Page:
But how far will we go for performance outside of sports? If you could close 70% more sales by taking “Synthesized Aquatic Maltose” (which I just invented), would you take it? Health Supplements in the US are not regulated to be proven healthy, the FDA has the job of proving them unhealthy.

Under the Dietary Supplement Health and Education Act of 1994 (DSHEA), the dietary supplement manufacturer is responsible for ensuring that a dietary supplement is safe before it is marketed. FDA is responsible for taking action against any unsafe dietary supplement product after it reaches the market. Generally, manufacturers do not need to register their products with FDA nor get FDA approval before producing or selling dietary supplements.FDA on DSHEA

Therefore I could start selling this new supplement and require no doctors or nutritionists to even look at what my customers would start to ingest. Chris actually does this. Entertainingly, he picks up a few illegal day laborers, and invents a product and fills pills with his “proprietary blend” of powders. He does “before/after” pictures the same day at a photo shoot and can start selling this $40/bottle tonic. (Of course, manufacturing cost are under $5/bottle for him).

There is more, such as how Utah’s third largest economy ($2.5-$4 billion/year) is the health supplement industry (Nice article here about Utah’s supplement industry). Legislation from Utah’s Senator Orrin Hatch made for the passing of DSHEA, and continues to enable those too squeamish for “real steroids” to get something that promises the same benefits.

He goes on to show a breed of cow: Belgium Blue. Through 100 years of natural selection, these cows are deficient in Myostatin, a growth factor that limits muscle growth. Video below gives a peek. Researchers are looking to mimic that for fighting Muscular Distrophy in humans. See more freakish links about this gene mutation in humans, cows, or other animals. Note: Clip below from National Geographic, not from the movie.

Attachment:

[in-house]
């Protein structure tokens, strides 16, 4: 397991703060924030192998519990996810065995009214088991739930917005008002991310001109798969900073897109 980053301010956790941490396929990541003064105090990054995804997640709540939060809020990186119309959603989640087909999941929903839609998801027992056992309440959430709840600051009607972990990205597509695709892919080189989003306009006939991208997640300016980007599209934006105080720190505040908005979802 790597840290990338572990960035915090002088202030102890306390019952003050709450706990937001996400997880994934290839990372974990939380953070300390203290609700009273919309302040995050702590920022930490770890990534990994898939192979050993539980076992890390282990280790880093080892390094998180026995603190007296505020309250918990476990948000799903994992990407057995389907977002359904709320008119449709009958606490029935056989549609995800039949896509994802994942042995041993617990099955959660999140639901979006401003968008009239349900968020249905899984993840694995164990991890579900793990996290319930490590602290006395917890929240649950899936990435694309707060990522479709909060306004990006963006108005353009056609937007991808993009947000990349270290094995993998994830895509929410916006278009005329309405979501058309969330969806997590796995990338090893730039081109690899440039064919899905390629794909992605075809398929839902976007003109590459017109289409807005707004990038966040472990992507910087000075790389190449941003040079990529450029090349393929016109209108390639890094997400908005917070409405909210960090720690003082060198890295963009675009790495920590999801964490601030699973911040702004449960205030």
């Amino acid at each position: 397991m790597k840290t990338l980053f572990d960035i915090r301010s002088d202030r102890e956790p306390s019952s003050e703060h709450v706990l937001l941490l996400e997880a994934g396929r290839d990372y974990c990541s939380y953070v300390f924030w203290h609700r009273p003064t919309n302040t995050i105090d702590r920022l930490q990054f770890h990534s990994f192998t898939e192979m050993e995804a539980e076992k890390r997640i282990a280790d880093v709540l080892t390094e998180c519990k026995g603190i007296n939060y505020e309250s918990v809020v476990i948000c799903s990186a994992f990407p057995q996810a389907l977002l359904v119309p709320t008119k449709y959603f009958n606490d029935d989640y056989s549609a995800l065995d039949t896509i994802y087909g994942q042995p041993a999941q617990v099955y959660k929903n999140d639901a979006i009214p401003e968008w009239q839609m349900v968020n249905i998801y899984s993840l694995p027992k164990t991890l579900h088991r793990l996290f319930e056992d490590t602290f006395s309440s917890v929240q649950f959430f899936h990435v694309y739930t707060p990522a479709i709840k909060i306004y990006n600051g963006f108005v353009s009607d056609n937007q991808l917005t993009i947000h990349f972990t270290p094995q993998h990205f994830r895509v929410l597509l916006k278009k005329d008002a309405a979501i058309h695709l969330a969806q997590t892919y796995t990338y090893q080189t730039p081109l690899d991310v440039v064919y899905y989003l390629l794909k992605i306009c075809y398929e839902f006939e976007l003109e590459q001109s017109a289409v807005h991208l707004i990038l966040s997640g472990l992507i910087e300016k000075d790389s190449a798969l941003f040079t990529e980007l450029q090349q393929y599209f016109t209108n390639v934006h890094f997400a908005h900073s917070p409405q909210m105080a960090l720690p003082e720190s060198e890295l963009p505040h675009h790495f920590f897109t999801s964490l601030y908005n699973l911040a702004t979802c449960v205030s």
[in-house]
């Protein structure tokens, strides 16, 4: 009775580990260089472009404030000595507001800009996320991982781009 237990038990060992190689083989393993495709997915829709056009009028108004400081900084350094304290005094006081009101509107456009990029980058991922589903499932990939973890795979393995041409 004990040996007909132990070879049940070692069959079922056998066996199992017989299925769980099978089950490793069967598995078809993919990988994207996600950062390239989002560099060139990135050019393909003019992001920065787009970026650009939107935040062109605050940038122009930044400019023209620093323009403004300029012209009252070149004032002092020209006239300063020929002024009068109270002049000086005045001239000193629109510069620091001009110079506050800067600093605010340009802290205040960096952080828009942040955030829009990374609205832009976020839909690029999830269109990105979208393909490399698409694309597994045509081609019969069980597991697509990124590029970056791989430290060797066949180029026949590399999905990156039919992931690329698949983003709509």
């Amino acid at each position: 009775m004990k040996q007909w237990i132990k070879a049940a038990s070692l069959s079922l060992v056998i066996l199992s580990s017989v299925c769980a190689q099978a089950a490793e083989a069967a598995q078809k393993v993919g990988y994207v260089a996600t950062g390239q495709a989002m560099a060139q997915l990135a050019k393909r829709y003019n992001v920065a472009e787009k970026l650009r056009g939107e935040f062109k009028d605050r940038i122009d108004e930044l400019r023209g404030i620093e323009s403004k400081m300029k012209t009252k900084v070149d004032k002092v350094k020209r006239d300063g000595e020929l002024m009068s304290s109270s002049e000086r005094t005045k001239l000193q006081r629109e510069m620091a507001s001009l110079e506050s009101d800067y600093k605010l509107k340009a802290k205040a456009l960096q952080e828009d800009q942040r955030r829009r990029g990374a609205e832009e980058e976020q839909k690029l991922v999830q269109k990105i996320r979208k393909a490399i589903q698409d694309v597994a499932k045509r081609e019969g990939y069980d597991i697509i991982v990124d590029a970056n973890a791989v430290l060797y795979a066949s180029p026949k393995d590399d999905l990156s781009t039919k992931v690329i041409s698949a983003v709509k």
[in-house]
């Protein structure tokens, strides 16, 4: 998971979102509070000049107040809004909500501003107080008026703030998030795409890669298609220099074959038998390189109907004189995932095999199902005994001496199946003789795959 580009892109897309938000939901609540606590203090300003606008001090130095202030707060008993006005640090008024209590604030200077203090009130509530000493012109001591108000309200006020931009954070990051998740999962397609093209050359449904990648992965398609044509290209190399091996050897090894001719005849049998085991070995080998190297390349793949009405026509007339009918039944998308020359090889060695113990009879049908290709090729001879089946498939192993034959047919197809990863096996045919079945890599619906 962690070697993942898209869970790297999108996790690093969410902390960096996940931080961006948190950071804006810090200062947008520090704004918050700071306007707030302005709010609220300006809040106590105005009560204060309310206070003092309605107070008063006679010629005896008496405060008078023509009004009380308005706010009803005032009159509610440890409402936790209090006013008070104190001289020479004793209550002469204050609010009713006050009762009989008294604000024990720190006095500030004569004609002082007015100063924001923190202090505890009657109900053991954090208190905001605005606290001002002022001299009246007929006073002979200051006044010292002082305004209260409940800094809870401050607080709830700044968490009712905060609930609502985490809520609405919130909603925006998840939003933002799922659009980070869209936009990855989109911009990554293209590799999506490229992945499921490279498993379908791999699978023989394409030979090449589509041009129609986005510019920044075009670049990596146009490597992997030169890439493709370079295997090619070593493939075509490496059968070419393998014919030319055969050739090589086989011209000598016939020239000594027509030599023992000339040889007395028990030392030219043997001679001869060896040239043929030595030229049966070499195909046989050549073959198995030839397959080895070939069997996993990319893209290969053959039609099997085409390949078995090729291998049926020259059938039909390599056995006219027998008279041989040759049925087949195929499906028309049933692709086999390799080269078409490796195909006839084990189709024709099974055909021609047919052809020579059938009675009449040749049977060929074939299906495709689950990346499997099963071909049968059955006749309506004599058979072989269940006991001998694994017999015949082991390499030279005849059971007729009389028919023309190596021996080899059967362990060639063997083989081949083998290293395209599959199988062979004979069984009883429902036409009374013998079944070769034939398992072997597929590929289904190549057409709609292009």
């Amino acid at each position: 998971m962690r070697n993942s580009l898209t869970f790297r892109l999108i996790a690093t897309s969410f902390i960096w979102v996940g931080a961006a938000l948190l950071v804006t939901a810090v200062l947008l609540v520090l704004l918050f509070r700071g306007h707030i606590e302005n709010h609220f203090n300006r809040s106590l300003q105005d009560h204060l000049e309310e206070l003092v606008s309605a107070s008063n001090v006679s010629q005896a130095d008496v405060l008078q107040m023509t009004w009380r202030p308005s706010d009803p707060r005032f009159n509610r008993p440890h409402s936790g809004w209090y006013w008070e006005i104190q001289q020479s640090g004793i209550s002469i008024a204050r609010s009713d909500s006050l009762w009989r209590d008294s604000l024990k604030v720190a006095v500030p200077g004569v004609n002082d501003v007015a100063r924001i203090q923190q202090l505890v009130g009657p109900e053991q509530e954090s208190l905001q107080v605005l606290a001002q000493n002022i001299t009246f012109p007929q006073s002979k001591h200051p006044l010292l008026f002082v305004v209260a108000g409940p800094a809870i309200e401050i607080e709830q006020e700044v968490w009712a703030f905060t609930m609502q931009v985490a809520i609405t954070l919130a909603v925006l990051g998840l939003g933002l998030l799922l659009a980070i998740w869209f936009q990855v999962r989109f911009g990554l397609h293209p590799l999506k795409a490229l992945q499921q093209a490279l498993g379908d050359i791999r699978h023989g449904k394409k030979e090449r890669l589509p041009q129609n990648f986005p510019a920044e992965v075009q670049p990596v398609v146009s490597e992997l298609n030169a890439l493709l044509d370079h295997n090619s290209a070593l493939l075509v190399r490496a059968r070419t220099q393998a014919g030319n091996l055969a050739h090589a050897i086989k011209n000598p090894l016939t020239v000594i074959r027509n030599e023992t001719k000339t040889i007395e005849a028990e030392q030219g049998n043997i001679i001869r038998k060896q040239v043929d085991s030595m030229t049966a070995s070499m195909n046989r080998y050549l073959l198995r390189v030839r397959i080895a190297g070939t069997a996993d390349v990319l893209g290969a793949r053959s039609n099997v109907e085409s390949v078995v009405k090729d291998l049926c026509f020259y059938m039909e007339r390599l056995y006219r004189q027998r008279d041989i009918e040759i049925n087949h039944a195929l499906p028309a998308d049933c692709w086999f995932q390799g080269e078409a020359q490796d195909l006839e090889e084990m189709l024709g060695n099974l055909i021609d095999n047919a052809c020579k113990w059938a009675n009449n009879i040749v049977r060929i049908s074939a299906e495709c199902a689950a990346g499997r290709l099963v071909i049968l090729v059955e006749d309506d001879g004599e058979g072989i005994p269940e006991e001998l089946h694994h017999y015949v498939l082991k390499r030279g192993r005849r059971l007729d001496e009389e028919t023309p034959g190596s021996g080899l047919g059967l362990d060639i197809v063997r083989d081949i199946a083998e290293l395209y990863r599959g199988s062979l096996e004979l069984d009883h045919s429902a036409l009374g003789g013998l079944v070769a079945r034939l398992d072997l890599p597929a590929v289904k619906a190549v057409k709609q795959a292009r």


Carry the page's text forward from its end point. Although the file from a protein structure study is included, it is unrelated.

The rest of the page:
Chris goes to say that Americans are all about Bigger Stronger Faster, and it’s un-American to be #2. We even have romanticized the concept, calling things bigger than expected as “Xyz, on steroids.” We must win, and we must win better than we previously won.

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Written by Jonathan

August 30th, 2009 at 4:25 am

Posted in Movie/Book Reviews

One Response to 'Movie Review: Bigger Stronger Faster. I ask how far to go for better performance?'

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  1. Wow, that is eye opening indeed. Can’t believe there’s such a lack of regulation on the dietary supplement market. You would think that’s what FDA is for. Guess it’s one of those catch me if you can, but before you do, I’m going to make a ton of money type of situation?

    Looks like from the dietary supplement producer point of view, it’s a win-win situation. It is always easier to ask for forgiveness than permission, especially after you have earned enough money from the product to hire a good lawyer to ask for forgiveness…

    30 Aug 09 at 9:47 am